Too many times do we go to see the sequel to a great movie and walk out saying, "Nothing can top the first one. The first will always be the best." Yes, the first experience of something new is the most exciting, as you can only get that "new experience high" once, but there is no reason a new story set in the same world can't be as fun. We go to see sequels to relive the "magic," but often all we leave with is disappointment.
I have heard it said that American audiences tend to prefer simple, happy endings that parallel the ideology of the American dream.. Well, this American disagrees. If the movie is done well, serves a purpose, and the ending gets across the message it is meant to get across, I don't care whether the ending is happy, sad, or a bittersweet mixture.
However, if the writers choose to give me a happily-ever-after ending with everything tied up in a nice little bow, it should be left that way. Much of the fun of these types of endings is daydreaming about how the characters continue to live out their "perfect" little lives that are so much better than my own dull life. These endings allow me to escape reality. Too may times when these stories are revisited, the rules and resolutions previously established get voided in order to create the same drama that worked so well with audiences the first time. This rehashing tragically destroys that perfect story I so lovingly daydreamed about and it can sometimes even ruin the original story for me.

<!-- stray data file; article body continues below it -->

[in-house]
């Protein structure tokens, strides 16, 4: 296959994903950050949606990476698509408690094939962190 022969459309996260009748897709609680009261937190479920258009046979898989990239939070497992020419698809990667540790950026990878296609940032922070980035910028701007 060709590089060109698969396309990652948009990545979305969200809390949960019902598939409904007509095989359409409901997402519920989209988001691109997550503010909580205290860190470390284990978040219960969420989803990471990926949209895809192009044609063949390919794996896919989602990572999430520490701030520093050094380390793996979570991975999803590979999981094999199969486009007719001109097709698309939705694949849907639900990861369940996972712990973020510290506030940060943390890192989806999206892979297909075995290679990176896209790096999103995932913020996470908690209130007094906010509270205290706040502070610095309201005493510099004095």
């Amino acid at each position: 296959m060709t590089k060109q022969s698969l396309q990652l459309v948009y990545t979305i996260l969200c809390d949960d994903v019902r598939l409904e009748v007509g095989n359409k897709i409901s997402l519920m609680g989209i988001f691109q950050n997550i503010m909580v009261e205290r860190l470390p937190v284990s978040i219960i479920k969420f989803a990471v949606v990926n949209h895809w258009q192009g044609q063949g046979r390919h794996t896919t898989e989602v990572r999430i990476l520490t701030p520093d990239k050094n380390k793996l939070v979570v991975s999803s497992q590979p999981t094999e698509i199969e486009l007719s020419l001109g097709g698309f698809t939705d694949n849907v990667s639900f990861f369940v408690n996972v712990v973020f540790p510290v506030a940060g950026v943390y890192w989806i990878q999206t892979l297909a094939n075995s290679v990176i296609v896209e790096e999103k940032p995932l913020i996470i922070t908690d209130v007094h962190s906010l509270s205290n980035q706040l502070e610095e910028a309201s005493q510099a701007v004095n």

A great example of this detriment is the Pirates of the Caribbean series.
Although I would personally go so far as to say only The Curse of the Black Pearl is a truly worthy specimen of great cinema, my friend Sarah disagrees. She also enjoyed the second and third movies, Dead Man’s Chest and At World’s End, because she liked Will Turner and Elizabeth Swann’s stories.
Unfortunately, beyond their affairs, she couldn’t come up with much else she liked about the rest of the original trilogy. She also never went to see On Stranger Tides, because she said with the end of Will and Elizabeth’s tale, the story was wrapped up and over for her, so she didn’t need to revisit that world and start over again with a new set characters.
A probable explanation for why her and my views on the Pirates franchise differ may have been given by James Gunn (writer of 2014 movie Guardians of the Galaxy) on his Twitter page. According to Gunn:
For Pirates, this statement is true of my beloved Captain Jack Sparrow, whom annoyingly never seems to change, but for the sequels that Will and Elizabeth took part in, both characters continued to change and grow.
Another good example of a blundered sequel is the new Star Wars installment, The Force Awakens. Many people enjoyed this movie, but to someone who has loved and examined every aspect of the previous two trilogies for quite a few years, The Force Awakens comes off as a formulaic retelling of the first three episodes (Four, Five, and Six). The Force Awakens changed the laws of the Star Wars universe (apparently no training is now required in order to use the Force or a lightsaber - turns out Luke was a total loser), as well as ruins the resolutions earned by our favorite characters at the end of Return of the Jedi. In my opinion, the Star Wars universe was much better left to our imagination.
I acknowledge that this does not apply to all sequels, such as those that were supposed to have them. Harry Potter and The Hunger Games are good examples of that (where Catching Fire is better than its predecessor). Other exceptions can also be argued for the following originally stand-alone films: Back to the Future 2, Ghostbusters 2, and Toy Story 2.
Are there any sequels you feel should never have been made or any sequels you love?